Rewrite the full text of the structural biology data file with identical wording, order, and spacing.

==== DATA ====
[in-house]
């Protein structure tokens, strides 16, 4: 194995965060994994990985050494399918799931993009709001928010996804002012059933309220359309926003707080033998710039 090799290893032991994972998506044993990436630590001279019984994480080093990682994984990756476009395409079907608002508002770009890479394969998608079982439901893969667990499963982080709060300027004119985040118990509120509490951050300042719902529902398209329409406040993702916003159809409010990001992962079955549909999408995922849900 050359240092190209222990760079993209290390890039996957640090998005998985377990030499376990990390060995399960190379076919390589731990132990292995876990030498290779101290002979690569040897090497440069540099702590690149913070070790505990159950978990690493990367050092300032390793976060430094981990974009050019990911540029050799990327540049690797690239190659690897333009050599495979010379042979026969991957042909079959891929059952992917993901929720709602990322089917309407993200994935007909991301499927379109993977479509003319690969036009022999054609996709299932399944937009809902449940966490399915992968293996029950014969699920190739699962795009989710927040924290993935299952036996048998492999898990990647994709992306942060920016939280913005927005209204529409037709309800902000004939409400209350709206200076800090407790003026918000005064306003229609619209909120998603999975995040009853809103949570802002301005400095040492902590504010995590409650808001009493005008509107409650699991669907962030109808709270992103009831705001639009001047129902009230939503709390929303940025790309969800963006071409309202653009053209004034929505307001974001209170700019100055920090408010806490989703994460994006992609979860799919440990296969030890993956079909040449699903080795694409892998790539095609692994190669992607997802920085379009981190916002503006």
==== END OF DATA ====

[in-house]
């Protein structure tokens, strides 16, 4: 194995965060994994990985050494399918799931993009709001928010996804002012059933309220359309926003707080033998710039 090799290893032991994972998506044993990436630590001279019984994480080093990682994984990756476009395409079907608002508002770009890479394969998608079982439901893969667990499963982080709060300027004119985040118990509120509490951050300042719902529902398209329409406040993702916003159809409010990001992962079955549909999408995922849900 050359240092190209222990760079993209290390890039996957640090998005998985377990030499376990990390060995399960190379076919390589731990132990292995876990030498290779101290002979690569040897090497440069540099702590690149913070070790505990159950978990690493990367050092300032390793976060430094981990974009050019990911540029050799990327540049690797690239190659690897333009050599495979010379042979026969991957042909079959891929059952992917993901929720709602990322089917309407993200994935007909991301499927379109993977479509003319690969036009022999054609996709299932399944937009809902449940966490399915992968293996029950014969699920190739699962795009989710927040924290993935299952036996048998492999898990990647994709992306942060920016939280913005927005209204529409037709309800902000004939409400209350709206200076800090407790003026918000005064306003229609619209909120998603999975995040009853809103949570802002301005400095040492902590504010995590409650808001009493005008509107409650699991669907962030109808709270992103009831705001639009001047129902009230939503709390929303940025790309969800963006071409309202653009053209004034929505307001974001209170700019100055920090408010806490989703994460994006992609979860799919440990296969030890993956079909040449699903080795694409892998790539095609692994190669992607997802920085379009981190916002503006």